Howard Berlin passed along this article from The Times of Israel about the display of a coin with the oldest-known depiction of the Temple menorah. Thank you.
An ancient coin bearing the oldest-known depiction of the Temple menorah will go on display to the public for the first time on Monday with the opening of the recently renovated Davidson Center in Jerusalem's Old City.
The coin dates to around 40 BCE, during the Roman times and the reign of the last Hasmonean king.
This is the oldest known artistic depiction of the menorah, created 107 years before the destruction of the Second Temple, says Dr. Yuval Baruch, head of archaeology and administration at the Israel Antiquities Authority, who was one of the excavators of the site and led the archaeological curation of the Davidson Center. The coin was donated to Israel sometime during the 1940s, during the British Mandate period, and it's unclear where or when it was found.
It's part of an exhibit of rare artifacts that contain some of the earliest known references and research about the origin of the Temple menorah, a seven-branched candelabra that is also used as the symbol of the modern State of Israel. Next to the coin is the Magdela Stone , which was discovered in the town of Migdal in 2009 and was likely a Torah reading table from a first-century synagogue. The intricately carved stone shows multiple menorahs as well as a possible depiction of the Jerusalem Temple.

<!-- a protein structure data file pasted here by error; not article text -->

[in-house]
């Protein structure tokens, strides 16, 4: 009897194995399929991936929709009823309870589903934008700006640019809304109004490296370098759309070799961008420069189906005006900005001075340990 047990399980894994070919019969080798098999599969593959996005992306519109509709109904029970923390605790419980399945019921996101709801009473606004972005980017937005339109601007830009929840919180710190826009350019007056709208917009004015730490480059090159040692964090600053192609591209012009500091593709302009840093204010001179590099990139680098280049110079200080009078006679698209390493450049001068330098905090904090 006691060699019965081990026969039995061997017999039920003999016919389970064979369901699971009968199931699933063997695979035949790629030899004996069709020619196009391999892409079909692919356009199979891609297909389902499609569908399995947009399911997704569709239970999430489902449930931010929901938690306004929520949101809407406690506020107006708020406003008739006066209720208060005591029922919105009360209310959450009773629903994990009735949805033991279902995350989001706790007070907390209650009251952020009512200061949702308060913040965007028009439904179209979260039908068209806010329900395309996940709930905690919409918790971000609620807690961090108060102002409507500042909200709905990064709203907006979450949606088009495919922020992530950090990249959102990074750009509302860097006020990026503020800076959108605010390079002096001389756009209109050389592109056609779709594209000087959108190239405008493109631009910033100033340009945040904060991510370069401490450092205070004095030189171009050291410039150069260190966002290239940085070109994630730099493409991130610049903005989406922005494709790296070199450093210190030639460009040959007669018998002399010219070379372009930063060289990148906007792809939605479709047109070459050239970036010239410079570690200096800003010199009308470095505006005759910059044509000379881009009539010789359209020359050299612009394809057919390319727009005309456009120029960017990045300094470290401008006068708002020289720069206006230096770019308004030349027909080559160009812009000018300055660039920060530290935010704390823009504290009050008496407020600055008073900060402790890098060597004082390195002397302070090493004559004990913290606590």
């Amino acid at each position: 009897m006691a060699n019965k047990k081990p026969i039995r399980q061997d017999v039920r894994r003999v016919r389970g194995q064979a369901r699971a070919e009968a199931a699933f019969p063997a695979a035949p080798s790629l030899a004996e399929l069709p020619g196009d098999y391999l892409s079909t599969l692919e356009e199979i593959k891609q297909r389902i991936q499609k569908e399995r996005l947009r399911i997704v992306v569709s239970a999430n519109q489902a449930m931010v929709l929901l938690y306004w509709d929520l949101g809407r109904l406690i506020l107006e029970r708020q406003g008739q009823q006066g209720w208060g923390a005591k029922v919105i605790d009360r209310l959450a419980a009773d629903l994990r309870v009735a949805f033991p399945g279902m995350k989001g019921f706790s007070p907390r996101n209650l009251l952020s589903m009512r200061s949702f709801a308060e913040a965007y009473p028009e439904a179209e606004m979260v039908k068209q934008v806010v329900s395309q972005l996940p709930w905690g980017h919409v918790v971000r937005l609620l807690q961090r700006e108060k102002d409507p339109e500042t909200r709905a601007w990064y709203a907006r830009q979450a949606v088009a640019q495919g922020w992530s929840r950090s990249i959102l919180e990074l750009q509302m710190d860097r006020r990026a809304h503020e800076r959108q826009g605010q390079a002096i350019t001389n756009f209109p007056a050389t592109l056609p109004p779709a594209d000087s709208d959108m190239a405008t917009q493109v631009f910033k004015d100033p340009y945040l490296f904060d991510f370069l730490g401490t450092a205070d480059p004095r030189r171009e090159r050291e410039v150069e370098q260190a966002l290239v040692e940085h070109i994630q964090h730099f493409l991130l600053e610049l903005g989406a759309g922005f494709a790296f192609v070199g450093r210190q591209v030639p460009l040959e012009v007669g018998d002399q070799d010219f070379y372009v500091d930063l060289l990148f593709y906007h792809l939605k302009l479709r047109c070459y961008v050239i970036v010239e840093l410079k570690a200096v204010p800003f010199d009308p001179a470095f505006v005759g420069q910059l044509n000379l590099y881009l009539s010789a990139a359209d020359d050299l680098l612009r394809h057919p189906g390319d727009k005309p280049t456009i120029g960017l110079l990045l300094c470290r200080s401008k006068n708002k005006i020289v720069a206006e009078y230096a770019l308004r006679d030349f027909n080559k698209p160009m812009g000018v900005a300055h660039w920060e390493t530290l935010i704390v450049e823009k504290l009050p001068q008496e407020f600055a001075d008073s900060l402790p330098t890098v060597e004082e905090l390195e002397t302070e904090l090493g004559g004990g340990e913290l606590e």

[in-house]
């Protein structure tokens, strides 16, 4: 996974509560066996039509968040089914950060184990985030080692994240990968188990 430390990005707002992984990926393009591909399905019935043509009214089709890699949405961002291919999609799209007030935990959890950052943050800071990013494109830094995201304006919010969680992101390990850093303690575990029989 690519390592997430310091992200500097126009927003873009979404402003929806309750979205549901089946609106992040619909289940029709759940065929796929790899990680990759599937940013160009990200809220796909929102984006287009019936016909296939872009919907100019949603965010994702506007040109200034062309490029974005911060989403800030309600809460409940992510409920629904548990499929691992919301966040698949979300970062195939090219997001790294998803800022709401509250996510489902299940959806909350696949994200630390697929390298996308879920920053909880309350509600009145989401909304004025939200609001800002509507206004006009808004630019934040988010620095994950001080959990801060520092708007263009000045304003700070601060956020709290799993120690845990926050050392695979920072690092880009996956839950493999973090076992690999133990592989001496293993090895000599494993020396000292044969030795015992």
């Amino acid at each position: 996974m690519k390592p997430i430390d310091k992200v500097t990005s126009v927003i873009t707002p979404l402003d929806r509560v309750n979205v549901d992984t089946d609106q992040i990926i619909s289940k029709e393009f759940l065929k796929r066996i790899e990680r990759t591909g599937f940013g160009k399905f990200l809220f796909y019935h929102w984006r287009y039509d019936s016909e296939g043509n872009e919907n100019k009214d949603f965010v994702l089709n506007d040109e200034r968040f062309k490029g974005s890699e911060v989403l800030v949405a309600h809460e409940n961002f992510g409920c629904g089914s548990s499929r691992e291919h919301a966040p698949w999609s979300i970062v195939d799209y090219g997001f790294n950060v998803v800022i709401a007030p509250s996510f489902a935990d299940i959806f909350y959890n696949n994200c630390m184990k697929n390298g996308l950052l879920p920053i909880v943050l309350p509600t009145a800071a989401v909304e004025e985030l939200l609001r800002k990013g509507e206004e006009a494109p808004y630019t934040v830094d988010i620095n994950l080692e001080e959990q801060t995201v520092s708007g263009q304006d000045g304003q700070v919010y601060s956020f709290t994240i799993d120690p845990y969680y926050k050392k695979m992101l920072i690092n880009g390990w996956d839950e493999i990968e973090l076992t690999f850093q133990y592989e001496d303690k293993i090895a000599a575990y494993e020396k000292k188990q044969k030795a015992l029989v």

Also being displayed to the public for the first time is a piece of plaster from Jason's Tomb, a carved-rock tomb from the Second Temple period nestled into the leafy Rehavia neighborhood in Jerusalem. There are five menorahs carved into the plaster, which was discovered in the 1950s during the excavation of the tomb prior to building an apartment building.
The three pieces were chosen as the centerpiece of the newly opened Davidson Center, which will open to the public on Monday after a three-year closure due to renovations. The multi-million dollar overhaul doubled the size of the museum and visitor's center, which is located in the Jerusalem Archaeological Park in the Old City.
To read the complete article, see:
Coin with oldest depiction of Temple menorah displayed for first time
Wayne Homren, Editor
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